<logic:iterate id="user" name="userForm" property="usermap">
  <tr>
    <td>User Id: <bean:write name=" user" property="key"/></td>
    <td>Password: <bean:write name=" user" property="value"/></td>   
  </tr>
</logic:iterate>

As you can see from this JSP fragment, using the Iterate Tag with Maps is not much different than with Collections. The primary distinction is that of using the key and value attributes to access the data stored within the Map. Once you have references to this data, you can use it within the Iterate block just as you would with anything else.

Formatting Errors with the Errors Tag

Let's face it, as hard as you try to make GUIs user-friendly and bulletproof, end users make mistakes. One of the most common mistakes is incorrect data entry. Your applications need to be very careful when accepting input from users in order to ensure the integrity of the datastore is maintained; Struts applications are no exception. Data entered from the browser must be validated and if errors are found, information needs to be displayed to the user describing what the problems are and what steps to take next.

The Struts framework includes the ability to catch errors and populate an Errors collection that can be accessed from within the JSPs. This is made even easier when using the Validator framework. Whether you're doing programmatic or declarative validation, the Errors collection is inserted into the request and available to a JSP. You can use either the Messages or the Errors Tag (depending on which type of validation problems occurred) to access the messages to display to the users.

Both of the Messages and Errors Tags support an "id" attribute that is used to store the current error while looping through the collection of problems. In a very simple approach you can use the following within your JSP:

   <html:messages id="error">
      <li><bean:write name="error"/></li>
   </html:messages>

This fragment would print out each message from the problem collection inside an HTML list.

There's a header and footer entry that you can pull from the resource bundle, which allows you to provide some text to the beginning and end of the errors respectively. The following fragment shows the usage of the errors.header element.

  <bean:message key="errors.header"/>
   <ul>
   <html:messages id="error">
      <li><bean:write name="error"/></li>
   </html:messages>
   </ul><hr>

The resource bundle would need to contain the errors.header entry:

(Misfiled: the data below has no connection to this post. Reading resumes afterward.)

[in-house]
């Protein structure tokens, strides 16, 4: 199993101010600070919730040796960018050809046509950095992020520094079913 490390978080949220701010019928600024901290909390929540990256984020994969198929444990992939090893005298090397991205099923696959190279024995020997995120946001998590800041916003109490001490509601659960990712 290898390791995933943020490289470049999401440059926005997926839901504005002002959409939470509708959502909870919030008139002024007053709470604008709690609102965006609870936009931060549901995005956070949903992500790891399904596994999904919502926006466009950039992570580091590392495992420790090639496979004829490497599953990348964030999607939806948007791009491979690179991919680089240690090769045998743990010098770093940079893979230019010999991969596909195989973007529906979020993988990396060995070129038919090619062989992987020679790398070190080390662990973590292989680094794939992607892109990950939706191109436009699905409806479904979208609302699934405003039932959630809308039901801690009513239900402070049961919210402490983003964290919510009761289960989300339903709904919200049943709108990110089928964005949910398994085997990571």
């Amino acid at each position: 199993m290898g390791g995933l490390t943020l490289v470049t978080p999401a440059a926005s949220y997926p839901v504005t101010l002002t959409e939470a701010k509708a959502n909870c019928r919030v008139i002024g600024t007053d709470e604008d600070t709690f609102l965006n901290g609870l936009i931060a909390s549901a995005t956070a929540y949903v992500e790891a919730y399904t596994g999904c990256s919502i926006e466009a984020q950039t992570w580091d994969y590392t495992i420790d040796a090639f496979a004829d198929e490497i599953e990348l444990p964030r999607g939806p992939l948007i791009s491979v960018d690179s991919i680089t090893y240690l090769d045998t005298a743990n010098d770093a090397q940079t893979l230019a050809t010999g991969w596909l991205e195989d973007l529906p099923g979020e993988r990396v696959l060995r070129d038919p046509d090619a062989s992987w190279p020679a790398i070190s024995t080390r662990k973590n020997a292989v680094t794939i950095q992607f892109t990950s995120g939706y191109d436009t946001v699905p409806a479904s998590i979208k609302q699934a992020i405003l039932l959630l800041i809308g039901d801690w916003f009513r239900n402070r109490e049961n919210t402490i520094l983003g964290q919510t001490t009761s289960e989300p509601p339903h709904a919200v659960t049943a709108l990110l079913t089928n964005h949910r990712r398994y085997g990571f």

errors.header=<h3><font color="red">Validation Error</font></h3>You must 
correct the following error(s) before proceeding.

If the message collection is empty however, you would still see the header text and therefore it's best to check for the presence of messages before printing anything out:

<logic:messagesPresent>
   <bean:message key="errors.header"/>
   <ul>
   <html:messages id="error">
      <li><bean:write name="error"/></li>
   </html:messages>
   </ul><hr>
</logic:messagesPresent>

There are equivalent Tags for the errors collection.

Dealing with Dates and Currencies

The Java language provides within its core libraries, the ability to deal with Dates and Currencies. One of the most sought after requirements is to format a Date or a Currency value based on a Country or Language. Java provides the java.util.Locale class, which encapsulates the country and language and makes it easier for applications to understand and deal with geographical differences.

The Struts framework makes use of this by storing the Locale for a user in the HttpSession, which is created the first time a request is received from a user. This functionality can be turned off in Struts, but it's on by default.

Once the Locale is stored in the user's session, the framework can make decisions about which localization is performed. For example, the Struts framework will chose a resource bundle that best matches the user's Locale. This makes it somewhat easier to brand a site because localized text can be rendered automatically be the framework.

Many of the Tags also support this I18N functionality. For example, the Message Tag within the Bean Library uses the Locale to automatically pull text from the proper bundle. However, there are some additional ways you can format text output. The Write Tag has a format attribute that you can use to format currency in a particular format. Suppose that I wanted to display currency in the following manner: